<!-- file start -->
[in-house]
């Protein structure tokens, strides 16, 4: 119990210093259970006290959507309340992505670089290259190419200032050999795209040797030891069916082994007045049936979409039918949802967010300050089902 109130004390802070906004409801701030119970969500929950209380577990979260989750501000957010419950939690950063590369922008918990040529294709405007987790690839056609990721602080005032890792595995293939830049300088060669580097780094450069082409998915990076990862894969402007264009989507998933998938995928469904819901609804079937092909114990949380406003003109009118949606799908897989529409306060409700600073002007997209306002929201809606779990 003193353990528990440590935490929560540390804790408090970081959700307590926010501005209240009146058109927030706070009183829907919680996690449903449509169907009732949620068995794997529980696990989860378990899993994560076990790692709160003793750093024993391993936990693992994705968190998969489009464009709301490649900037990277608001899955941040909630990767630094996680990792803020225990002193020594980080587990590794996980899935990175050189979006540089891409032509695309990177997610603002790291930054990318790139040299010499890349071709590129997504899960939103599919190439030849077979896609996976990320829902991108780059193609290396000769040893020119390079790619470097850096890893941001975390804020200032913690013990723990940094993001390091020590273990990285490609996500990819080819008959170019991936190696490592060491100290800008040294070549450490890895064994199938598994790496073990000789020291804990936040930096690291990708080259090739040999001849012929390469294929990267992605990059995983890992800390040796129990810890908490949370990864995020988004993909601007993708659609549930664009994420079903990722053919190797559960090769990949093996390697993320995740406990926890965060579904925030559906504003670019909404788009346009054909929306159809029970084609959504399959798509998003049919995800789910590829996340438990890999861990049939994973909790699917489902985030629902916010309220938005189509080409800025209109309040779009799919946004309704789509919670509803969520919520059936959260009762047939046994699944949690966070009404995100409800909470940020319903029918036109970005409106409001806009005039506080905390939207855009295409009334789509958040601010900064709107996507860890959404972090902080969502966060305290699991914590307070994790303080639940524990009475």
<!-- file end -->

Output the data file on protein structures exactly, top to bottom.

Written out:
[in-house]
């Protein structure tokens, strides 16, 4: 119990210093259970006290959507309340992505670089290259190419200032050999795209040797030891069916082994007045049936979409039918949802967010300050089902 109130004390802070906004409801701030119970969500929950209380577990979260989750501000957010419950939690950063590369922008918990040529294709405007987790690839056609990721602080005032890792595995293939830049300088060669580097780094450069082409998915990076990862894969402007264009989507998933998938995928469904819901609804079937092909114990949380406003003109009118949606799908897989529409306060409700600073002007997209306002929201809606779990 003193353990528990440590935490929560540390804790408090970081959700307590926010501005209240009146058109927030706070009183829907919680996690449903449509169907009732949620068995794997529980696990989860378990899993994560076990790692709160003793750093024993391993936990693992994705968190998969489009464009709301490649900037990277608001899955941040909630990767630094996680990792803020225990002193020594980080587990590794996980899935990175050189979006540089891409032509695309990177997610603002790291930054990318790139040299010499890349071709590129997504899960939103599919190439030849077979896609996976990320829902991108780059193609290396000769040893020119390079790619470097850096890893941001975390804020200032913690013990723990940094993001390091020590273990990285490609996500990819080819008959170019991936190696490592060491100290800008040294070549450490890895064994199938598994790496073990000789020291804990936040930096690291990708080259090739040999001849012929390469294929990267992605990059995983890992800390040796129990810890908490949370990864995020988004993909601007993708659609549930664009994420079903990722053919190797559960090769990949093996390697993320995740406990926890965060579904925030559906504003670019909404788009346009054909929306159809029970084609959504399959798509998003049919995800789910590829996340438990890999861990049939994973909790699917489902985030629902916010309220938005189509080409800025209109309040779009799919946004309704789509919670509803969520919520059936959260009762047939046994699944949690966070009404995100409800909470940020319903029918036109970005409106409001806009005039506080905390939207855009295409009334789509958040601010900064709107996507860890959404972090902080969502966060305290699991914590307070994790303080639940524990009475």